In literary terms, theme is the general underlying subject of a specific story, a recurring idea that often illuminates an aspect of the human condition. Eyes on the Prize, in 14 hours, tells an overarching story of America's civil rights struggle. The underlying themes include race, poverty, and the power of ordinary people to accomplish extraordinary change. Themes in The Day after Trinity, the story of J. Robert Oppenheimer's development of the atomic bomb, include scientific ambition, the quest for power, and efforts to ensure peace and disarmament when both may be too late.
The best documentary stories, like memorable literary novels or thought-provoking dramatic features, not only engage the audience with an immediate story—one grounded in plot and character—but with themes that resonate beyond the particulars of the event being told. Sound and Fury, for example, is not only about a little girl and her family trying to decide if she should have an operation that might enable her to hear, it's also about universal issues of identity, belonging, and family.
"Theme is the most basic lifeblood of a film," says filmmaker Ric Burns (see also Chapter 18). "Theme tells you the tenor of your story. This is what this thing is about." Burns chose to tell the story of the ill-fated Donner Party and their attempt to take a shortcut to California in 1846, not because the cannibalism they resorted to would appeal to prurient viewers but because their story illuminated themes and vulnerabilities in the American character. These themes are foreshadowed in the film's opening quote from Alexis de Tocqueville, a French author who toured the United States in 1831. He wrote of the "feverish ardor" with which Americans pursue prosperity, the "shadowy suspicion that they may not have chosen the shortest route to get it," and the way in which they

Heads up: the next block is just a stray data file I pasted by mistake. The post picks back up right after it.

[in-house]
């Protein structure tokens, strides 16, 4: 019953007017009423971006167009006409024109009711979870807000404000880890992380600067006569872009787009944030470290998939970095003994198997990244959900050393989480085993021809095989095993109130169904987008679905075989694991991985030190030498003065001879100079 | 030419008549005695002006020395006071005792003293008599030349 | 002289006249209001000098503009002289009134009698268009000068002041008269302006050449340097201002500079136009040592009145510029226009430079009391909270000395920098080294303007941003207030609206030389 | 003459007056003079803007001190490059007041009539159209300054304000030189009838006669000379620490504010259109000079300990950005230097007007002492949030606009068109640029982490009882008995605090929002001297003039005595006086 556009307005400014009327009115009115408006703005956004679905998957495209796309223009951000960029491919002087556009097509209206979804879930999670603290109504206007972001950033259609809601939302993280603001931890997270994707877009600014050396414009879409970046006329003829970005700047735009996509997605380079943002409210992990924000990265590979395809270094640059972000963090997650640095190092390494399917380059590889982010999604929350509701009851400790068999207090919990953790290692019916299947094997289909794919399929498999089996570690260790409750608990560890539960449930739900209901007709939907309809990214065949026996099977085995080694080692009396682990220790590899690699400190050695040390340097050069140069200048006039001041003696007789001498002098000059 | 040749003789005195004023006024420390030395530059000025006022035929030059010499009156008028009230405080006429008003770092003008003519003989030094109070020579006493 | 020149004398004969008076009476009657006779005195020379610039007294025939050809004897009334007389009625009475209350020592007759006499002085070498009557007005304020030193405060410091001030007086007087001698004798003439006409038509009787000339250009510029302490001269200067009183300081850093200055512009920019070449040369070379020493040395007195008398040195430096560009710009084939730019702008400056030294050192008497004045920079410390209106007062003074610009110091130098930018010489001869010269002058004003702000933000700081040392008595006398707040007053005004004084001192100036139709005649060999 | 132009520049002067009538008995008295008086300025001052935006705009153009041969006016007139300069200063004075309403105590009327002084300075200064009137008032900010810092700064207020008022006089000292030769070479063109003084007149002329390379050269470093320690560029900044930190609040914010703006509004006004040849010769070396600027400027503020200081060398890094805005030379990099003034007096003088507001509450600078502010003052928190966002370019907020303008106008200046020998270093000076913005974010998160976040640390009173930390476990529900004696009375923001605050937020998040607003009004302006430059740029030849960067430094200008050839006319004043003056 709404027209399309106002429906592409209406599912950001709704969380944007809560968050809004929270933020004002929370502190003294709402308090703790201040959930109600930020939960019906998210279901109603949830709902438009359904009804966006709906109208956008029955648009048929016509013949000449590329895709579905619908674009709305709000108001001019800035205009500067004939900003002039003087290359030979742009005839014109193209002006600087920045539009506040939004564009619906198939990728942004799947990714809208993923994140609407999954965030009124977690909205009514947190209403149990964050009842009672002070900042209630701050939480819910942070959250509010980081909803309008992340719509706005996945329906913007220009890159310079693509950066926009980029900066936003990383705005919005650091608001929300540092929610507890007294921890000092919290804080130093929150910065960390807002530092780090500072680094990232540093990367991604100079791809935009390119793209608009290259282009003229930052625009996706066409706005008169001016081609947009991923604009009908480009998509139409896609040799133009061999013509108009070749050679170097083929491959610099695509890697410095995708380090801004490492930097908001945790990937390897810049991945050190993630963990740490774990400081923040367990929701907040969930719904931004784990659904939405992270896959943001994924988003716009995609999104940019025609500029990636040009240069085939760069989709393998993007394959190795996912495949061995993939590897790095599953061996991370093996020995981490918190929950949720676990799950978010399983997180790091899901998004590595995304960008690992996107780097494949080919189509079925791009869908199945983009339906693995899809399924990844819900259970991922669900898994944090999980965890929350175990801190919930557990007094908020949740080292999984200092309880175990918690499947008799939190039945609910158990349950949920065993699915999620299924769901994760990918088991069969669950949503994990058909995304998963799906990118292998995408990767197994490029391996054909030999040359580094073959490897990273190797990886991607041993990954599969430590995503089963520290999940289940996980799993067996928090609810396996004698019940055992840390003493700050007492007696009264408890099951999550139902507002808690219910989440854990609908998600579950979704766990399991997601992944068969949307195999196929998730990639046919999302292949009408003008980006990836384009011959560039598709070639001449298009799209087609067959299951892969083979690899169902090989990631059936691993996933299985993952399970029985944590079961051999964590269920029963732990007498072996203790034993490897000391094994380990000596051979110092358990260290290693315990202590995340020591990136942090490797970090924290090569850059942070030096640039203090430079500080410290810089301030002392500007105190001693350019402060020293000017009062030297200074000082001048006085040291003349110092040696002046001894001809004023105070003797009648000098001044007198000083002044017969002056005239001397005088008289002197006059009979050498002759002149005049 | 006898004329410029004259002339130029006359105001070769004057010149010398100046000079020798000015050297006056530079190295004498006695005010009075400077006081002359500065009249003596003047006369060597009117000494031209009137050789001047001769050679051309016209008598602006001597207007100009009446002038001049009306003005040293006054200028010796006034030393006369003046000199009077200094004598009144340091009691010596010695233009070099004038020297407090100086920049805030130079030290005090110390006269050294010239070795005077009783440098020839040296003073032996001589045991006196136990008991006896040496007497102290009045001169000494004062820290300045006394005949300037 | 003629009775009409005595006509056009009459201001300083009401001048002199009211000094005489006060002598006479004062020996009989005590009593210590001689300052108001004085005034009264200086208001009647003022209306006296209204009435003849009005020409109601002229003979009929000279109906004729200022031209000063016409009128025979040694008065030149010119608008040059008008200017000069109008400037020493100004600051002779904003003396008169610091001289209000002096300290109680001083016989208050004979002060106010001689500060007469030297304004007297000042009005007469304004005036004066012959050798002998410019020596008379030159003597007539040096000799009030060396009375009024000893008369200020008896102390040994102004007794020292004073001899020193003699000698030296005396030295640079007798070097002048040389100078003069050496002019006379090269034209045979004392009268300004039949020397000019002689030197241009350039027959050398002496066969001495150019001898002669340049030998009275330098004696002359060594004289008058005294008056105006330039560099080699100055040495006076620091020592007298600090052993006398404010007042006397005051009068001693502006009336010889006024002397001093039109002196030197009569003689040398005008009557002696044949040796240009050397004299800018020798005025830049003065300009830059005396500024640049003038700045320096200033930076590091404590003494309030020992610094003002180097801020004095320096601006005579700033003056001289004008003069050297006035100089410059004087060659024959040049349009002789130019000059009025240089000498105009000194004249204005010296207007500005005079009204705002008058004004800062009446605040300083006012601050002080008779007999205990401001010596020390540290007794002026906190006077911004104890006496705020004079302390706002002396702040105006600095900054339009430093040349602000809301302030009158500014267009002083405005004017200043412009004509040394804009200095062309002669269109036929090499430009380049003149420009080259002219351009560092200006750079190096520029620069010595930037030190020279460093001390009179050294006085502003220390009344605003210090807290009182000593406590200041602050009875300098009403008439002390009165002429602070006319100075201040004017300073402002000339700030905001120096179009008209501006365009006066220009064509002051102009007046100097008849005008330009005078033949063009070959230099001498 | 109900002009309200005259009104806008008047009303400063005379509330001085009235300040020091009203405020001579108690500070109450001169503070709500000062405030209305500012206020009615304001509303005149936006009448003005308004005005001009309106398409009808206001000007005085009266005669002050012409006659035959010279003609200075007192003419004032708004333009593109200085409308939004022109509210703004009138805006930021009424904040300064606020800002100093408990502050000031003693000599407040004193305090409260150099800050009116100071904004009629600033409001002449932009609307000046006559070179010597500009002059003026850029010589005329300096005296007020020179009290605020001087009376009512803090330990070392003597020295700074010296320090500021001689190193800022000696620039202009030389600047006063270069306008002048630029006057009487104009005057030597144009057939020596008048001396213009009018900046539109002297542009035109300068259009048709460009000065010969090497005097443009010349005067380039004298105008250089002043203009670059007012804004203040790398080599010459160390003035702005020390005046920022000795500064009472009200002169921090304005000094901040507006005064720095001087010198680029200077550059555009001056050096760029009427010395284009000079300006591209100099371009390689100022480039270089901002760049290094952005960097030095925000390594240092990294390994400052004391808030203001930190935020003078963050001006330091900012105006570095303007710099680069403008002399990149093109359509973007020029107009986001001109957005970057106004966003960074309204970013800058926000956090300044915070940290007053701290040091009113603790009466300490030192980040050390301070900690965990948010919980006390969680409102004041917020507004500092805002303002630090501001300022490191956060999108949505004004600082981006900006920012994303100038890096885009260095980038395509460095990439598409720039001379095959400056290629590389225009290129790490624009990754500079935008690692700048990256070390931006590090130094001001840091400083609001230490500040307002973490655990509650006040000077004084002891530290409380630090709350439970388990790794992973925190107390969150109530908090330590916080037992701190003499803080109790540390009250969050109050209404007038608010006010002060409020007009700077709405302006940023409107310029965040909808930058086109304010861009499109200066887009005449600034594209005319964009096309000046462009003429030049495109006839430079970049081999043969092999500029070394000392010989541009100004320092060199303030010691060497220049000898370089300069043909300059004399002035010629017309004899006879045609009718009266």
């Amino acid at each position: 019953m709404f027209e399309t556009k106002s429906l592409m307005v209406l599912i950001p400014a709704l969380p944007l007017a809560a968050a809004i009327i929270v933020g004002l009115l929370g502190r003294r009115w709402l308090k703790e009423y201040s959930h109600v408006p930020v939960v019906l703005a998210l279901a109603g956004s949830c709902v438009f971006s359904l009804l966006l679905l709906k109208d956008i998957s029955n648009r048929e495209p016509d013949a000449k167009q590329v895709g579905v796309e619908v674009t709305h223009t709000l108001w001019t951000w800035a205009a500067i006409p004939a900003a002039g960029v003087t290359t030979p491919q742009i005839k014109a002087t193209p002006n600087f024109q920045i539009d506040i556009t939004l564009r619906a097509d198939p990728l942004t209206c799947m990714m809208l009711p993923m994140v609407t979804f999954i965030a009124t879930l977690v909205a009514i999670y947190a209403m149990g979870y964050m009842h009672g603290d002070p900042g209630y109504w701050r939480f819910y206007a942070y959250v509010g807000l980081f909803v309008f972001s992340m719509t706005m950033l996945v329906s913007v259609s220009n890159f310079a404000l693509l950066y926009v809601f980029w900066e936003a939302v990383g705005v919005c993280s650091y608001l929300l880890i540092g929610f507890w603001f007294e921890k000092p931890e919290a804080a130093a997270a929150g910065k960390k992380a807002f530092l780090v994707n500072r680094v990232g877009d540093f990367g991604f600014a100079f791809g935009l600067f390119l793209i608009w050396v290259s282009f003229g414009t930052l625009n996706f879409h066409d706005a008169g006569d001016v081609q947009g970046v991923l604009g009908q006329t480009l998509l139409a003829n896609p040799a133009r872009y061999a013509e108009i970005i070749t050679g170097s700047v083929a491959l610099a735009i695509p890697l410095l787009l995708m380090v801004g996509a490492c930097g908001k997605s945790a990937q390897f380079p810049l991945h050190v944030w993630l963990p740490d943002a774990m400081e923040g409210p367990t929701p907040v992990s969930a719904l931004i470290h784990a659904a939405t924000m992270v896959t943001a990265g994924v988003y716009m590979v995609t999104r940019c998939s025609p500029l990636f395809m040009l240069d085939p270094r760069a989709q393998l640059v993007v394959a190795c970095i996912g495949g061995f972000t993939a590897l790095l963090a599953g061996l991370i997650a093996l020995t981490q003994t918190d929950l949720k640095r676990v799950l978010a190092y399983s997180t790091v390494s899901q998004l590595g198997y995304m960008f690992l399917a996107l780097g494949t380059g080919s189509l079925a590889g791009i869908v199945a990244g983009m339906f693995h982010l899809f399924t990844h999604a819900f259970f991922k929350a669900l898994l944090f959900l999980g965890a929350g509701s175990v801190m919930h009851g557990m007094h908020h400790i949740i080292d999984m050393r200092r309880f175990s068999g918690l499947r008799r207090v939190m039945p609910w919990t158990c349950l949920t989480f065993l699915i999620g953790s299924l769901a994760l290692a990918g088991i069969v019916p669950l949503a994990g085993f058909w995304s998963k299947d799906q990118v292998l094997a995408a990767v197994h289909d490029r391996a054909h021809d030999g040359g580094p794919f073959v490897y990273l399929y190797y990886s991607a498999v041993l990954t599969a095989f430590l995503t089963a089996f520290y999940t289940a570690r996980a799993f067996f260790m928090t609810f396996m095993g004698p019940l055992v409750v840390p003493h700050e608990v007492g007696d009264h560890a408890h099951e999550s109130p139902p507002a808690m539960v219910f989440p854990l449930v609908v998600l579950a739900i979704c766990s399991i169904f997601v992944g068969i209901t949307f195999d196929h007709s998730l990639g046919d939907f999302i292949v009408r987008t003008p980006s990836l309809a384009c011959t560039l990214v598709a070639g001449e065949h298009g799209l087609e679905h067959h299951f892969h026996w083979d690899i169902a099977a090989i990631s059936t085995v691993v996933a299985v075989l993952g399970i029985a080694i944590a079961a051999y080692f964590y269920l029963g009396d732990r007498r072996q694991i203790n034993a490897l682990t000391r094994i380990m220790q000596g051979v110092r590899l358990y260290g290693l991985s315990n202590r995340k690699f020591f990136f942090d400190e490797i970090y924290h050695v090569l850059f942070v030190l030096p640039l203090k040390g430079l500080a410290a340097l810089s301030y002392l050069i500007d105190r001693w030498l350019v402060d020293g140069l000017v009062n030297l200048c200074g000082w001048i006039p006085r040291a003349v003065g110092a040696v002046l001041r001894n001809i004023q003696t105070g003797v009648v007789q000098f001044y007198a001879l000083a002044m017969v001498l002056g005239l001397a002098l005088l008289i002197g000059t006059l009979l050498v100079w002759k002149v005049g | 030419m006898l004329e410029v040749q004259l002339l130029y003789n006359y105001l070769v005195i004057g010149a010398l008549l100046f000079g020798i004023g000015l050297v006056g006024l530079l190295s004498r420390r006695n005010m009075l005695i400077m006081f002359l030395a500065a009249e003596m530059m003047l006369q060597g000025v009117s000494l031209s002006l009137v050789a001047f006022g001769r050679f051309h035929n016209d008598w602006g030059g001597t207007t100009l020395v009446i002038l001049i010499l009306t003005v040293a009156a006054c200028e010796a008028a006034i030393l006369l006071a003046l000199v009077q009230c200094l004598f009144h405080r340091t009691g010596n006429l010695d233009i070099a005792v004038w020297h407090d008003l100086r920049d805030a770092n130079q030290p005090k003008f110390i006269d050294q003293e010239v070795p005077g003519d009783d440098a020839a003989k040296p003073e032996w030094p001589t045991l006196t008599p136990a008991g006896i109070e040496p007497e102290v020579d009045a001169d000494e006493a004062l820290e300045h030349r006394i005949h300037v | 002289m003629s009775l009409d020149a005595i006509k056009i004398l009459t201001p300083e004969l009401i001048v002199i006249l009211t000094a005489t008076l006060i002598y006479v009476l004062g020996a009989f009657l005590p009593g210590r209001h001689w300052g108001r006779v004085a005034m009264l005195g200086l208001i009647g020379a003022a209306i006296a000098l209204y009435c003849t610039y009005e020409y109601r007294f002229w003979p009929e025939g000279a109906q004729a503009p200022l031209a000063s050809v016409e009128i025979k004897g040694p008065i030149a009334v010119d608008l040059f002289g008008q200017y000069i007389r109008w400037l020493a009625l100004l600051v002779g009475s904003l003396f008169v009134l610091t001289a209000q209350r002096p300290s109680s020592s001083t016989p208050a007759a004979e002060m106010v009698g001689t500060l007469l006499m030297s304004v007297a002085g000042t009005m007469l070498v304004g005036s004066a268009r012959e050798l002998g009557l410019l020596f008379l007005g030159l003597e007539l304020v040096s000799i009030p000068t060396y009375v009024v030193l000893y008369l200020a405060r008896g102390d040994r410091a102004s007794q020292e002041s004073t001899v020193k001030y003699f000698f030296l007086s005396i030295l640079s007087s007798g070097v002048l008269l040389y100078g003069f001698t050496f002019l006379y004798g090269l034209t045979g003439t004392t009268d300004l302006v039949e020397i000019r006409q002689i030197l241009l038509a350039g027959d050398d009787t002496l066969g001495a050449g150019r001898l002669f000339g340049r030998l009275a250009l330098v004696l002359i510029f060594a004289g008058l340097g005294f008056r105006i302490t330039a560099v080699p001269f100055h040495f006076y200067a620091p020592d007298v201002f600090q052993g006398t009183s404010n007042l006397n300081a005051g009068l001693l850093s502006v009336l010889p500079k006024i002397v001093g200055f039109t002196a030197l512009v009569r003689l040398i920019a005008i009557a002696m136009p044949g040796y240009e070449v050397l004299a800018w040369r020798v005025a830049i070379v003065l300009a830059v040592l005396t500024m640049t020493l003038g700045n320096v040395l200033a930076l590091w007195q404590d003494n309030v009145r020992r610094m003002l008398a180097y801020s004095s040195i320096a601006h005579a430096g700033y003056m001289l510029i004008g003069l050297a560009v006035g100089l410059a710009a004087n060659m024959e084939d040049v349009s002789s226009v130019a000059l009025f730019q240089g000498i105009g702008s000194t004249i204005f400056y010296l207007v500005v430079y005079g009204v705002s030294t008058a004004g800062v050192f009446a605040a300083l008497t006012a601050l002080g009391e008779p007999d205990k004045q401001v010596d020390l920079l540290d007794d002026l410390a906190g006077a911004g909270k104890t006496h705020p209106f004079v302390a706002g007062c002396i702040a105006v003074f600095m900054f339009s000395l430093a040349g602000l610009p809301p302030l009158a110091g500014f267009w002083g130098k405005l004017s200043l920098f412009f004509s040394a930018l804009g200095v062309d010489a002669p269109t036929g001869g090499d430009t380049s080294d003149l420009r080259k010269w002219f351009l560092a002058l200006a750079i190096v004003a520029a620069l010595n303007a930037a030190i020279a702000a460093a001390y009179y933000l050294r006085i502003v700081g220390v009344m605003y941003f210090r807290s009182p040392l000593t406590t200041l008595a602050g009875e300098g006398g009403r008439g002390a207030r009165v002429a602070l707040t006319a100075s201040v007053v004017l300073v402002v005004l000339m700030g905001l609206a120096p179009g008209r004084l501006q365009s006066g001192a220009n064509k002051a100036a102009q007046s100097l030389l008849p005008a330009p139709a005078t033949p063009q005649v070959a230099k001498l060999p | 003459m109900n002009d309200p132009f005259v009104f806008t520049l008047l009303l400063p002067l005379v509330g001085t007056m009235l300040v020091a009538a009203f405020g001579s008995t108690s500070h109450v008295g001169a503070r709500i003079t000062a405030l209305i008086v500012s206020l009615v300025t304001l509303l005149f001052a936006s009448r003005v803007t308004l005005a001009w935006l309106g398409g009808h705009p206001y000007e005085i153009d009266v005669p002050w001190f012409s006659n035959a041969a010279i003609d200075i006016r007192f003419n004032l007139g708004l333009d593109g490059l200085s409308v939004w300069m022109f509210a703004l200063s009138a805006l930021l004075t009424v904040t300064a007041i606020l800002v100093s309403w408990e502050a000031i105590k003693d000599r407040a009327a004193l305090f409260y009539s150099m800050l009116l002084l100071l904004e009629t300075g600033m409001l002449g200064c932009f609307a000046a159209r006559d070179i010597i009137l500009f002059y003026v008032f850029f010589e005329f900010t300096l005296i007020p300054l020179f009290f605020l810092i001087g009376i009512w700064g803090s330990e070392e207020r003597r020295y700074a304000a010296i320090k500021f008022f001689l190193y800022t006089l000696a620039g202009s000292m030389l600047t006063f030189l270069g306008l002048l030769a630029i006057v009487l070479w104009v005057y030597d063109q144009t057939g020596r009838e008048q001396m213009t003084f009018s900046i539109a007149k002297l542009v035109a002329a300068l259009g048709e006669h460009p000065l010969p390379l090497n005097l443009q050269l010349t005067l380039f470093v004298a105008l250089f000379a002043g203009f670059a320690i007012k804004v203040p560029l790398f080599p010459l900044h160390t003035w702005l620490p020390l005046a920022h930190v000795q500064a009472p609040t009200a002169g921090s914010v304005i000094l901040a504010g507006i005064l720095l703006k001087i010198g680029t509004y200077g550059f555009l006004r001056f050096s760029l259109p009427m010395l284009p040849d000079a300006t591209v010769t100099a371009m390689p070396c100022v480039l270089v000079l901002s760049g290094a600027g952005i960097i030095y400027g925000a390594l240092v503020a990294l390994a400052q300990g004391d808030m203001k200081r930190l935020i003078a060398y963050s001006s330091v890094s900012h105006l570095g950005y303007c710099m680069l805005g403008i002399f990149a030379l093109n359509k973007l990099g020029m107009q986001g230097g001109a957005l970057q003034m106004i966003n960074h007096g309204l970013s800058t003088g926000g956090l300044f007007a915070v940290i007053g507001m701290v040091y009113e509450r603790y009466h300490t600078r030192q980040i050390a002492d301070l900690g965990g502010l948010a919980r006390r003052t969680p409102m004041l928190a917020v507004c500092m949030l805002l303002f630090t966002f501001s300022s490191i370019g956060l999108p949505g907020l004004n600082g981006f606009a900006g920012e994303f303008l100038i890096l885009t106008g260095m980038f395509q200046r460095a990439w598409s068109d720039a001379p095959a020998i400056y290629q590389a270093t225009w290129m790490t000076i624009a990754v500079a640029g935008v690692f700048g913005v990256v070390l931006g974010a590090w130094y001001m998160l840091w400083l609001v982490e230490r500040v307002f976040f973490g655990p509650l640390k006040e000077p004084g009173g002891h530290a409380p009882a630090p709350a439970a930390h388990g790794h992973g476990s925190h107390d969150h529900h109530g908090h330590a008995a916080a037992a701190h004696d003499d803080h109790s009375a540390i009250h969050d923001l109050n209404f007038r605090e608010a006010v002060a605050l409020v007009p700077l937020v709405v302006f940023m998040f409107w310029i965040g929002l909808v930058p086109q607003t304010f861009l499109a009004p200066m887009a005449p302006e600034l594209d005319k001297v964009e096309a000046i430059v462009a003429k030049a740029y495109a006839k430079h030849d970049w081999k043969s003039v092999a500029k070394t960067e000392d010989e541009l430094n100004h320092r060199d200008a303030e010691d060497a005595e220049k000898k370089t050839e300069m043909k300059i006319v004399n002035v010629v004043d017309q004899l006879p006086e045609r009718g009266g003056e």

"cleave to the things of this world," even though death steps in, in the end. These words presage the fate of the Donner Party, whose ambitious pursuit of a new life in California will have tragic consequences.
Themes may emerge from the questions that initially drove the filmmaking. On one level, My Architect is about a middle-aged filmmaker's quest to know the father he lost at the age of 11, some 30 years before. But among the film's themes are impermanence and legacy. "You sort of wonder, 'After we're gone, what's left?'" Kahn says in bonus material on the film's DVD. "How much would I really find of my father out there? ... I know there are buildings. But how much emotion, how much is really left? And I think what really kind of shocked me is how many people are still actively engaged in a relationship with him. They talk to him as if he's still here. They think of him every day. In a way I find that very heartening."
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